from The American Heritage® Dictionary of the English Language, 5th Edition.

  • adjective Lacking the necessary ability, capacity, or power.
  • adjective Unable to perform adequately; incompetent.
  • adjective Not susceptible to action or treatment.
  • adjective Not meeting the physical and mental requirements imposed by law for the performance of a particular task.
  • adjective Not meeting the requirements necessary for proper legal functioning.

from The Century Dictionary.

  • Not capable.
  • Lacking sufficient capacity or capaciousness; insufficient, unfit, or unqualified: in this and the succeeding uses commonly followed by of.
  • Not capable of receiving or admitting; not susceptible: as, his lot is incapable of amelioration.
  • Not capable of understanding or comprehending; wanting appreciation; unconscious.
  • Not capable legally; unqualified; disqualified by law; wanting legal warrant or capacity.
  • Synonyms Incapable, Unable. Incapable properly denotes a want of passive power, the power of receiving, and is applicable particularly to the mind, or said of something inanimate: as, a body once dead is incapable of restoration to life. The word often applies to moral inability: as, he is quite incapable of doing a thing so base; or otherwise it approaches essentially the more active meanings of unable. Unable denotes the want of active power or power of performing, being applicable to the body or to the mind: we could not say that Achilles was unable to be wounded, but we could say that Achilles was incapable of a wound. In law capable and incapable refer more frequently to legal qualification, able and unable to physical facility or hindrance: as, a man may not be legally incapable of doing an act, yet from circumstances be practically unable to do it.
  • noun One who lacks mental or physical capacity, either general or special.

from the GNU version of the Collaborative International Dictionary of English.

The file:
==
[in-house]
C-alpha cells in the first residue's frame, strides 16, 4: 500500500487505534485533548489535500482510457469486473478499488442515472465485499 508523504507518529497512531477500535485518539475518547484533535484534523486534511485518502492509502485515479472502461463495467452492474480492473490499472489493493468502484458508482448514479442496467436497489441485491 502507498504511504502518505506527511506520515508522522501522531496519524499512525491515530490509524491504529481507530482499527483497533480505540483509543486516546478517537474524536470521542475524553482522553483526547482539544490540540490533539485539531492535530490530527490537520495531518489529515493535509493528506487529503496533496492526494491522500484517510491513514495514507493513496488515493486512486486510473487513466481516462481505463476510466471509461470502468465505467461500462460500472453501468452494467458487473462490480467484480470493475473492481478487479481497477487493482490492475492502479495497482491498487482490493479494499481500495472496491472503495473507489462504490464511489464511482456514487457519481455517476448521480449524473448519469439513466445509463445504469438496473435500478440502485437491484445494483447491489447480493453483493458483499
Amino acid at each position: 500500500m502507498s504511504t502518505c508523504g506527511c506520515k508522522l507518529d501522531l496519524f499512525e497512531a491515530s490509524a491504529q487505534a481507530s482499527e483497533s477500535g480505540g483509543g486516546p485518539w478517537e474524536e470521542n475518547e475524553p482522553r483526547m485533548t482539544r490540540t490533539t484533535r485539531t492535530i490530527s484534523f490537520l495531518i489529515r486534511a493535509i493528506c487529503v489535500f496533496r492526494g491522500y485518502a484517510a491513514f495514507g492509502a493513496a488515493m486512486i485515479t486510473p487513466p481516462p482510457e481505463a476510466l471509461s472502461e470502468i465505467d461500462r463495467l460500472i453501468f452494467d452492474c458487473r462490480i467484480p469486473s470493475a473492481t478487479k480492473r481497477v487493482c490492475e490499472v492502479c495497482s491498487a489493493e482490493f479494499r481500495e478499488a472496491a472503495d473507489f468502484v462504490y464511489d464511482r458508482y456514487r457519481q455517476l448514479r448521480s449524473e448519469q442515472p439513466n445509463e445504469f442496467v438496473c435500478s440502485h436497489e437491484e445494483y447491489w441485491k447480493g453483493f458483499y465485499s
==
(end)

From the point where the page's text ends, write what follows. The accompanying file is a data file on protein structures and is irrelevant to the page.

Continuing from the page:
• adjective Lacking in ability or qualification for the purpose or end in view; not large enough to contain or hold; deficient in physical strength, mental or moral power, etc.; not capable
  • adjective Not capable of being brought to do or perform, because morally strong or well disposed; -- used with reference to some evil.
  • adjective Not in a state to receive; not receptive; not susceptible; not able to admit
  • adjective (Law) Unqualified or disqualified, in a legal sense
  • adjective (Mil.) As a term of disgrace, sometimes annexed to a sentence when an officer has been cashiered and rendered incapable of serving his country.
  • noun One who is morally or mentally weak or inefficient; an imbecile; a simpleton.

from Wiktionary, Creative Commons Attribution/Share-Alike License.

  • adjective Not capable (of doing something); unable.
  • noun dated One who is morally or mentally weak or inefficient; an imbecile; a simpleton.

from WordNet 3.0 Copyright 2006 by Princeton University. All rights reserved.

  • adjective (followed by `of') not having the temperament or inclination for
  • adjective not meeting requirements
  • adjective not being susceptible to or admitting of something (usually followed by `of')
  • adjective (followed by `of') lacking capacity or ability


Sorry, no etymologies found.



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  • I came across this in the local press:

    "A man was arrested in the city centre for being drunk and incapable at the weekend."

    I asked a local Bobby what this actually meant. "Well, drunk means drunk," he said. I presume this is not a crime, otherwise you would have to arrest Scotland. "Incapable means he couldn't stand up by himself. In these cases we call it in, they're picked up and sent to the shelter."

    December 12, 2007